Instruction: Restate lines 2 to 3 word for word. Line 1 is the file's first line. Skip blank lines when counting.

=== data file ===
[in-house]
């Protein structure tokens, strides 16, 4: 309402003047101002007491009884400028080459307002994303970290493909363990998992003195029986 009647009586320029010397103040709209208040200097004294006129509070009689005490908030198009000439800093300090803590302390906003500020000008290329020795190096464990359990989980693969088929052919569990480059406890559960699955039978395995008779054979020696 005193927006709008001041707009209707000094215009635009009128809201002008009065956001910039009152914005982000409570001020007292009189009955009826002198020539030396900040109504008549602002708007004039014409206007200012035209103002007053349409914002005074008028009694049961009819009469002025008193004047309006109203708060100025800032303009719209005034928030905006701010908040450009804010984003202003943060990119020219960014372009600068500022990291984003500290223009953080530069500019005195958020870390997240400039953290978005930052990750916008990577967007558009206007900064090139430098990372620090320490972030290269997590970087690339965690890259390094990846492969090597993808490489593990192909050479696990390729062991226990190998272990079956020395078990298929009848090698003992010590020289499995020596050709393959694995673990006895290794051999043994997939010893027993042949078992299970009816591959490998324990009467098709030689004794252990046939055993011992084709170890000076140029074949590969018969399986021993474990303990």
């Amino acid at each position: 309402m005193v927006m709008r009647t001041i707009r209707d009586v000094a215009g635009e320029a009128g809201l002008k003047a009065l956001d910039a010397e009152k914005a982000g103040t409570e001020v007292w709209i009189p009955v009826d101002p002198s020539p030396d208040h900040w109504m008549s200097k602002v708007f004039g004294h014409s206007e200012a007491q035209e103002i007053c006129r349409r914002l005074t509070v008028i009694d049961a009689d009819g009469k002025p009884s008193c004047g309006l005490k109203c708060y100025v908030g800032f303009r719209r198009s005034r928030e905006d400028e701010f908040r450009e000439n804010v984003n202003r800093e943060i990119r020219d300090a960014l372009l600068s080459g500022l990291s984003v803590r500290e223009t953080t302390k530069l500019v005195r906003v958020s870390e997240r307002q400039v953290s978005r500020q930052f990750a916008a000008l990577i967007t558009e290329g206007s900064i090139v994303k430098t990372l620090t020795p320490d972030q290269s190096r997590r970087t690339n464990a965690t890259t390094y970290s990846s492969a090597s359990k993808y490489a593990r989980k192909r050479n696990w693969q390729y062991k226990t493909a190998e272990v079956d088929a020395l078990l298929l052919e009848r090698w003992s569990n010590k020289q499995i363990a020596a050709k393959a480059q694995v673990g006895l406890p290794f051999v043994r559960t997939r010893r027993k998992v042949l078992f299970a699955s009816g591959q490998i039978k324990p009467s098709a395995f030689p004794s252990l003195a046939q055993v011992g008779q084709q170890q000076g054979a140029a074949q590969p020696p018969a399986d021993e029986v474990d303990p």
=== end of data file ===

């Protein structure tokens, strides 16, 4: 309402003047101002007491009884400028080459307002994303970290493909363990998992003195029986 009647009586320029010397103040709209208040200097004294006129509070009689005490908030198009000439800093300090803590302390906003500020000008290329020795190096464990359990989980693969088929052919569990480059406890559960699955039978395995008779054979020696 005193927006709008001041707009209707000094215009635009009128809201002008009065956001910039009152914005982000409570001020007292009189009955009826002198020539030396900040109504008549602002708007004039014409206007200012035209103002007053349409914002005074008028009694049961009819009469002025008193004047309006109203708060100025800032303009719209005034928030905006701010908040450009804010984003202003943060990119020219960014372009600068500022990291984003500290223009953080530069500019005195958020870390997240400039953290978005930052990750916008990577967007558009206007900064090139430098990372620090320490972030290269997590970087690339965690890259390094990846492969090597993808490489593990192909050479696990390729062991226990190998272990079956020395078990298929009848090698003992010590020289499995020596050709393959694995673990006895290794051999043994997939010893027993042949078992299970009816591959490998324990009467098709030689004794252990046939055993011992084709170890000076140029074949590969018969399986021993474990303990």
């Amino acid at each position: 309402m005193v927006m709008r009647t001041i707009r209707d009586v000094a215009g635009e320029a009128g809201l002008k003047a009065l956001d910039a010397e009152k914005a982000g103040t409570e001020v007292w709209i009189p009955v009826d101002p002198s020539p030396d208040h900040w109504m008549s200097k602002v708007f004039g004294h014409s206007e200012a007491q035209e103002i007053c006129r349409r914002l005074t509070v008028i009694d049961a009689d009819g009469k002025p009884s008193c004047g309006l005490k109203c708060y100025v908030g800032f303009r719209r198009s005034r928030e905006d400028e701010f908040r450009e000439n804010v984003n202003r800093e943060i990119r020219d300090a960014l372009l600068s080459g500022l990291s984003v803590r500290e223009t953080t302390k530069l500019v005195r906003v958020s870390e997240r307002q400039v953290s978005r500020q930052f990750a916008a000008l990577i967007t558009e290329g206007s900064i090139v994303k430098t990372l620090t020795p320490d972030q290269s190096r997590r970087t690339n464990a965690t890259t390094y970290s990846s492969a090597s359990k993808y490489a593990r989980k192909r050479n696990w693969q390729y062991k226990t493909a190998e272990v079956d088929a020395l078990l298929l052919e009848r090698w003992s569990n010590k020289q499995i363990a020596a050709k393959a480059q694995v673990g006895l406890p290794f051999v043994r559960t997939r010893r027993k998992v042949l078992f299970a699955s009816g591959q490998i039978k324990p009467s098709a395995f030689p004794s252990l003195a046939q055993v011992g008779q084709q170890q000076g054979a140029a074949q590969p020696p018969a399986d021993e029986v474990d303990p």